Long arm quilting is simply stitching the backing, batting and quilt top together, forming a quilt sandwich.  The first task is loading the backing fabric onto 12 foot long rollers.  The fabric in the photo above is a beautifully dyed batik from the island of Bali.  After the backing fabric is loaded and rolled taut, the batting is placed on top, you can see cotton batting lying on the fabric in the photo.

I have 2 choices as I proceed loading the batting and quilt top.  There are more 12 foot rollers, one set for each layer of a quilt.  I can load the batting and top on those if I want to.  The other choice is the one I always use, it's called floating.  I simply float the batting and quilt top on top of the backing fabric.  To start the long arming, I stitch along the top and sides to anchor the 3 layers together, and then the fun begins!

Tuesday, January 1, 2013

How to lube your thread

I've been long-arming happily all day.  I finished one quilt, and will place another one on the frame tomorrow. I wish the holiday could be extended, I'm not ready for school to start!  For those who are new to the blog, I home school my son.  I'm also taxi-driver for my oldest in college (she has a disability and can't drive for now).

I thought I'd share a tip to help those who are tempted to oil your thread when you sew velcro or use metallic threads.  My method works for long arming, sewing, serging, upholstery  just about any type of sewing.  I've used this method for years and it works!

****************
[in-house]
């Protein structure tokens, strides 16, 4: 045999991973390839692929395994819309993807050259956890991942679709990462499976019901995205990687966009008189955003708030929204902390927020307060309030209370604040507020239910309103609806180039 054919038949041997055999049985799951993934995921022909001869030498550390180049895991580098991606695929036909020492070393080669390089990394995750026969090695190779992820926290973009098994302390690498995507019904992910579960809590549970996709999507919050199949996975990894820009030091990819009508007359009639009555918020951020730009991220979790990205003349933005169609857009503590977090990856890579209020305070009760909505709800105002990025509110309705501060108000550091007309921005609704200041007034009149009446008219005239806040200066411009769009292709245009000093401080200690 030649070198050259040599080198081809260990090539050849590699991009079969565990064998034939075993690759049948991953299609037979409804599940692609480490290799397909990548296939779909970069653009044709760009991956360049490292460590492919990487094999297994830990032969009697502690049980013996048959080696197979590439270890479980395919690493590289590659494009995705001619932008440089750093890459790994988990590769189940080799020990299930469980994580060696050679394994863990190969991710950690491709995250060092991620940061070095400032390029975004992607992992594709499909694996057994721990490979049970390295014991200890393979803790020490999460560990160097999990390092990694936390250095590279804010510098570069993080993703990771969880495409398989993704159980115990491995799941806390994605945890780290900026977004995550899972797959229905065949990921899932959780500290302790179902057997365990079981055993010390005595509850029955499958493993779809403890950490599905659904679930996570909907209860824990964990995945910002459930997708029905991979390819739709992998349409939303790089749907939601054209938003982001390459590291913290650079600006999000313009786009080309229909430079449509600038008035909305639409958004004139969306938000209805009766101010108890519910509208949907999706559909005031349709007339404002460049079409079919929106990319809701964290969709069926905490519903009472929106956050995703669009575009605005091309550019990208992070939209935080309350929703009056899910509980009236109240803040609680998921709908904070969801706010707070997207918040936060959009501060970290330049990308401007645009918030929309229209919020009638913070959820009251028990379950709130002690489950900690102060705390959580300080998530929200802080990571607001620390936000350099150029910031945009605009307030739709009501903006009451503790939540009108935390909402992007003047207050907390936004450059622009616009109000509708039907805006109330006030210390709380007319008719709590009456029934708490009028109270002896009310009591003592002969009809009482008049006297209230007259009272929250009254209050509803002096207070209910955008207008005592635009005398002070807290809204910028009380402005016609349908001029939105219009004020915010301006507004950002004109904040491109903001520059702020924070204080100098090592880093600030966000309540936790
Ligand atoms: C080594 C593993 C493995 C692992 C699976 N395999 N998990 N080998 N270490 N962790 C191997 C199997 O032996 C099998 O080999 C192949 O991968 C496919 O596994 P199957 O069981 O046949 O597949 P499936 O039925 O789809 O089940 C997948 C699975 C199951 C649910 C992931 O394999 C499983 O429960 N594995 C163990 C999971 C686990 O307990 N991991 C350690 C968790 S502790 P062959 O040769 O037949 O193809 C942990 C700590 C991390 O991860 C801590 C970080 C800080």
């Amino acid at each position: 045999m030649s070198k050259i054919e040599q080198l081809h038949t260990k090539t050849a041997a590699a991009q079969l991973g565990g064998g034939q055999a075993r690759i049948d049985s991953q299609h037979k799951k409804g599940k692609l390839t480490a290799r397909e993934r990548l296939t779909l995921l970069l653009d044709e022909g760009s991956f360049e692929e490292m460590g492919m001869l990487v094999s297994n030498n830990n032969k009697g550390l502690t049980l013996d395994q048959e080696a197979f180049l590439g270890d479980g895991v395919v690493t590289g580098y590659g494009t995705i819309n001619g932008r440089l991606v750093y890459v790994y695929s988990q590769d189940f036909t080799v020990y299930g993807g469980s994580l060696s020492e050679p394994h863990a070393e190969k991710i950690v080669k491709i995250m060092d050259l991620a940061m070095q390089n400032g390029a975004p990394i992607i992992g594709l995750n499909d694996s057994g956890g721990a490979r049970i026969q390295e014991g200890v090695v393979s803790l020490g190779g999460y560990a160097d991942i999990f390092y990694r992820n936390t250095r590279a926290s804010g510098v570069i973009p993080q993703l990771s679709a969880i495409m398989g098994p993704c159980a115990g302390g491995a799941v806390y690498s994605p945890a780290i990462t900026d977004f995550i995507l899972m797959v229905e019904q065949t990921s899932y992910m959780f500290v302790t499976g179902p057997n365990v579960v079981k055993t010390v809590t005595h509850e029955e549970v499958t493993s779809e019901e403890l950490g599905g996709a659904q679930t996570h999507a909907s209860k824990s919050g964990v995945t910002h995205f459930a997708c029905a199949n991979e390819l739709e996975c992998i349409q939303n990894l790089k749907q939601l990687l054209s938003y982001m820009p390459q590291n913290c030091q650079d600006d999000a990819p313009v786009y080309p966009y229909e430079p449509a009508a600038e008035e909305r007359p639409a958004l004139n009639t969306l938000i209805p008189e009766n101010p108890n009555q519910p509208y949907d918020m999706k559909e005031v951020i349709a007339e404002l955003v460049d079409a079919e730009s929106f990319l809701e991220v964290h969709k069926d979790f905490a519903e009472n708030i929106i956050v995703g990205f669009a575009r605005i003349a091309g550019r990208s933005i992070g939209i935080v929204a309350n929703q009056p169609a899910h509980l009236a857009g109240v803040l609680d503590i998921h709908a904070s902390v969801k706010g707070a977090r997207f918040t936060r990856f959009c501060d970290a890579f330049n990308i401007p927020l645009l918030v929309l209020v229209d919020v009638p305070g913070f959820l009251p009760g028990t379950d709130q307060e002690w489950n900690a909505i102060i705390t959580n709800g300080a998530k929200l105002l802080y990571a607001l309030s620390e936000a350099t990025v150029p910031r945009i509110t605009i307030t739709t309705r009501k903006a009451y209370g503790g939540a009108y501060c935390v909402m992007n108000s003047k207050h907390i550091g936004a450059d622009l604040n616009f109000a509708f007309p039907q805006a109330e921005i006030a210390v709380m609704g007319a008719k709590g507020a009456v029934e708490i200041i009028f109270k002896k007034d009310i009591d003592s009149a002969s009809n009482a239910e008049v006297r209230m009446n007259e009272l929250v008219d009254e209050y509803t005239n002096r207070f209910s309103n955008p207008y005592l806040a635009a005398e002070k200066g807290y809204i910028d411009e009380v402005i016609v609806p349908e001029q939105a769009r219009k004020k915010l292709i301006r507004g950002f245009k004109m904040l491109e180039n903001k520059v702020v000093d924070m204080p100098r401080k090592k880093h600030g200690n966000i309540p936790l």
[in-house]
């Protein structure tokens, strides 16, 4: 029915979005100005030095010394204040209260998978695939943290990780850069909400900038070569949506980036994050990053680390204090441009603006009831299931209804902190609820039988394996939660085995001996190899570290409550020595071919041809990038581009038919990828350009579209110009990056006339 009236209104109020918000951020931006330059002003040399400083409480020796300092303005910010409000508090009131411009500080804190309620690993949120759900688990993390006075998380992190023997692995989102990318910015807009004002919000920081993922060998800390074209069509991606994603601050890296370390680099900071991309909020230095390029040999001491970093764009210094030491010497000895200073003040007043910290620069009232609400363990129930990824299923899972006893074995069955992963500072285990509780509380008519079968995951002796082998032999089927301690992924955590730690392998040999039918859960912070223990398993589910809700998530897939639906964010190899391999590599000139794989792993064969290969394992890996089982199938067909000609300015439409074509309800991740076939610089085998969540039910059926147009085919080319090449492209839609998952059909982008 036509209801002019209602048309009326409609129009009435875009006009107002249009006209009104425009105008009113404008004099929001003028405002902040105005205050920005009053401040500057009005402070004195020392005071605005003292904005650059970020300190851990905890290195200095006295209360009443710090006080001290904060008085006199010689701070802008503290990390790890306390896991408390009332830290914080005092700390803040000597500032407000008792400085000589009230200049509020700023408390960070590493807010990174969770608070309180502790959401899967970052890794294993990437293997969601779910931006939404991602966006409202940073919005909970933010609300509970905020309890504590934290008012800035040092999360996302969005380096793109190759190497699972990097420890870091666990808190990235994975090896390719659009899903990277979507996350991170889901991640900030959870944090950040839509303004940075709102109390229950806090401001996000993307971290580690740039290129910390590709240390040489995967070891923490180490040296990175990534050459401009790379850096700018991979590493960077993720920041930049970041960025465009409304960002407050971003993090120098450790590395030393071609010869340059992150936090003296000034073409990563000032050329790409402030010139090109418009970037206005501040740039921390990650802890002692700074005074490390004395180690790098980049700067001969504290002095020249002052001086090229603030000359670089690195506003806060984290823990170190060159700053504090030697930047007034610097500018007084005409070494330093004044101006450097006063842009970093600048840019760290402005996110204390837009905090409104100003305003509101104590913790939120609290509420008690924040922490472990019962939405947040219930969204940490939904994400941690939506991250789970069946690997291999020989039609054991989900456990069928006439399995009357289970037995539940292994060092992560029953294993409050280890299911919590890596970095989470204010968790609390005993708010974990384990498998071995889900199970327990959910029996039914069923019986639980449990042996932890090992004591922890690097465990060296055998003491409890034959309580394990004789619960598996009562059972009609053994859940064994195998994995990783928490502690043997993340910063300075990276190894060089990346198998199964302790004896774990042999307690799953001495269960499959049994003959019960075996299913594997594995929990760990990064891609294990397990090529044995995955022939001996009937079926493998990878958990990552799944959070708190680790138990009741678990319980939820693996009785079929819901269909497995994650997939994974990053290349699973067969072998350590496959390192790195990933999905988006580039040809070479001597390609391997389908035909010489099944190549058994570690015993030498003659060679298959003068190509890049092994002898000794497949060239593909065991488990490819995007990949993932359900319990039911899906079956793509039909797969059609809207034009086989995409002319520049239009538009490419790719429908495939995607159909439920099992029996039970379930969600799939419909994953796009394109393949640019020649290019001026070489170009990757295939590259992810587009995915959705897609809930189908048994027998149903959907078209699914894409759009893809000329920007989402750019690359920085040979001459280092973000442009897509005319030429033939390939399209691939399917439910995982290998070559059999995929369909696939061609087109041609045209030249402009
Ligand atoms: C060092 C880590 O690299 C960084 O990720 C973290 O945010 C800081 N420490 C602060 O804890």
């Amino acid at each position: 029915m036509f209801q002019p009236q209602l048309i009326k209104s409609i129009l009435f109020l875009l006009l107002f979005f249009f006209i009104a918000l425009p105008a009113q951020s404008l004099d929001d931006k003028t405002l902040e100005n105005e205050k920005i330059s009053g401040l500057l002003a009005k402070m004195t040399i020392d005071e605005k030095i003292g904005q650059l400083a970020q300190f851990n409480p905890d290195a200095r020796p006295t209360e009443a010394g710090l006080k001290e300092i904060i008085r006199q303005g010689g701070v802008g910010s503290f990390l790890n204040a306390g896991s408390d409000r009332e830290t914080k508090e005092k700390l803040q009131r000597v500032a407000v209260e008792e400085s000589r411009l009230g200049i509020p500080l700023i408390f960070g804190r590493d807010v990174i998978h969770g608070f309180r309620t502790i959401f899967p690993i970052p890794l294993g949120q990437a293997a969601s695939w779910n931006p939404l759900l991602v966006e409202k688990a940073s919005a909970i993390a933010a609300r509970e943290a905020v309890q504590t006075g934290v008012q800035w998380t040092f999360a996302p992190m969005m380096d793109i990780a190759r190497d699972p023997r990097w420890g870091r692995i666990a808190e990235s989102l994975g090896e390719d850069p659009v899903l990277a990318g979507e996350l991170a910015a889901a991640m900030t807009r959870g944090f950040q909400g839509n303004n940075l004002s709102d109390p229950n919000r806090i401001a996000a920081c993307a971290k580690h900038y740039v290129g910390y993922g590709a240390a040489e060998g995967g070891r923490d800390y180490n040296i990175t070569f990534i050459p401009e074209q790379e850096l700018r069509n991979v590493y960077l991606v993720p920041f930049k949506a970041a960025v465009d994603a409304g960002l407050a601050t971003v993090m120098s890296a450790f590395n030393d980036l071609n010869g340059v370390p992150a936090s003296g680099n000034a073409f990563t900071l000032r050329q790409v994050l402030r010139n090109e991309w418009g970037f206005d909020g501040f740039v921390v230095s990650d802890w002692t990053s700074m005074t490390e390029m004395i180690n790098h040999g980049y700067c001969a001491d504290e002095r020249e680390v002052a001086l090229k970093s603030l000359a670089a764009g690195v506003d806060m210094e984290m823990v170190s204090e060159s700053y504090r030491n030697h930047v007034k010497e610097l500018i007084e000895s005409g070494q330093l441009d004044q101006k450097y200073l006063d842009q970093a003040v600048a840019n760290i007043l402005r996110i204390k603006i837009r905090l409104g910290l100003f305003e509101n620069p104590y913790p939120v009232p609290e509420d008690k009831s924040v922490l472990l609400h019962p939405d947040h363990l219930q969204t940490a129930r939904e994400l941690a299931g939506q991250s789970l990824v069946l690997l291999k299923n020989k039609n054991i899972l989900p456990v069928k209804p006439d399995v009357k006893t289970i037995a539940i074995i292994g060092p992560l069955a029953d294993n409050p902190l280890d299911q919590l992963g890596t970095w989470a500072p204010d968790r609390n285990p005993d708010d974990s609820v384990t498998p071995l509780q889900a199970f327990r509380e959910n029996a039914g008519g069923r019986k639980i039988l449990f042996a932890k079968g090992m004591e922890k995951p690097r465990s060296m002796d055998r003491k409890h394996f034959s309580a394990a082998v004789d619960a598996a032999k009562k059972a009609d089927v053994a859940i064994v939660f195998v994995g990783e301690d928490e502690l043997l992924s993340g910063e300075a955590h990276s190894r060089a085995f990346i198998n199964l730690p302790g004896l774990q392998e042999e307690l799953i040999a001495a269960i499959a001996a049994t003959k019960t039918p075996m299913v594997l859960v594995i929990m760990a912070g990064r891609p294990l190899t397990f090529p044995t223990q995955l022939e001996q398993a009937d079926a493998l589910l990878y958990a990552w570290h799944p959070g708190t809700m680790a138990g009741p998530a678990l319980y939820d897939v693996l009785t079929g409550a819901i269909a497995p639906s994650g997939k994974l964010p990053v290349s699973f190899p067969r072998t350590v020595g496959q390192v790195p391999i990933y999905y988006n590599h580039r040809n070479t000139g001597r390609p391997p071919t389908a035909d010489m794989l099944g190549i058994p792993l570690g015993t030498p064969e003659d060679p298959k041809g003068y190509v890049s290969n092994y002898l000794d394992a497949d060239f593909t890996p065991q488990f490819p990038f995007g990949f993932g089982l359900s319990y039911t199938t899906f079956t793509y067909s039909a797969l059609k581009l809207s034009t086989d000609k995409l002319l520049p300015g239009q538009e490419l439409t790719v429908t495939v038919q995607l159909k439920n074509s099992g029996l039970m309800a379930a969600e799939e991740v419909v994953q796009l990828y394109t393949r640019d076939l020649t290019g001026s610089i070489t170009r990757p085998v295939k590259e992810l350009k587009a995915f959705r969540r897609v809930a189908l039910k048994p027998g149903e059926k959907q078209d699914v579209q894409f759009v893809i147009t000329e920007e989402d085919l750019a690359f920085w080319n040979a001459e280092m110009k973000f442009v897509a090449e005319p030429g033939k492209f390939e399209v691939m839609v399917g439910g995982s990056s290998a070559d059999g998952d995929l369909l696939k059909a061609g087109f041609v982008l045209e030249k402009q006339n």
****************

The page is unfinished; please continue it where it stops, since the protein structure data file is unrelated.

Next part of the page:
If you have continual thread breaks while sewing velcro or use metallic threads, try this!  Cut a tiny piece of stick-on velcro, use the fluffy side.  Place it under the thread path AFTER the tension disc.  Then place 1 or 2 drops of silicone (Sewer's Aid, etc.) on the velcro.   As the thread glides across the velcro it lubes your thread without ruining the entire cone, and without gumming up your tension dial.

Use velcro to sew velcro, brilliant! Let me know if you try my method?  I'd love to hear how it worked for you!

Sunday, February 12, 2012

Quilt basting sprays are fabulous!

There is a great discussion on the quilting board today!  I've learned so much from this great group of women.  It's a wonderful place to visit with other quilters.  I've really enjoyed reading the thread about basting sprays.  I thought I'd add a blog post to recommend using the basting sprays according to the directions on the can.  It'll save you money this way.

The ladies on the quilting board were discussing Patsy Thompson's Basting Spray How-to Video  which explains her quilt basting spray method. You'll need to fast forward to the 6 minute mark for the spray tutorial.

Patsy's video is good, and the method she uses will work.  But it's important to note that she is using 505 incorrectly.  She calls it "505 basting spray", but if you're looking for it online it's called 505 Spray & Fix Temporary Adhesive.

1. In Patsy's video, she holds the can only 3-4 inches from the fabric surface. (The directions on the can state you should hold the can 10-12 inches from the fabric surface)

2. She states "you WILL get a glob on your needle", and she shows you what the glob looks like in the video. Yet, the can states you will NOT get a glob on your needle. The reason she gets globs is because she is holding the can 3-4" away from the fabric. When you hold the can this close, of course you get a thick, concentrated amount in a small area.  In fact, as you watch her spray the quilt in the video, you can see the adhesive turn white on top of the fabric, she really puts a lot on there.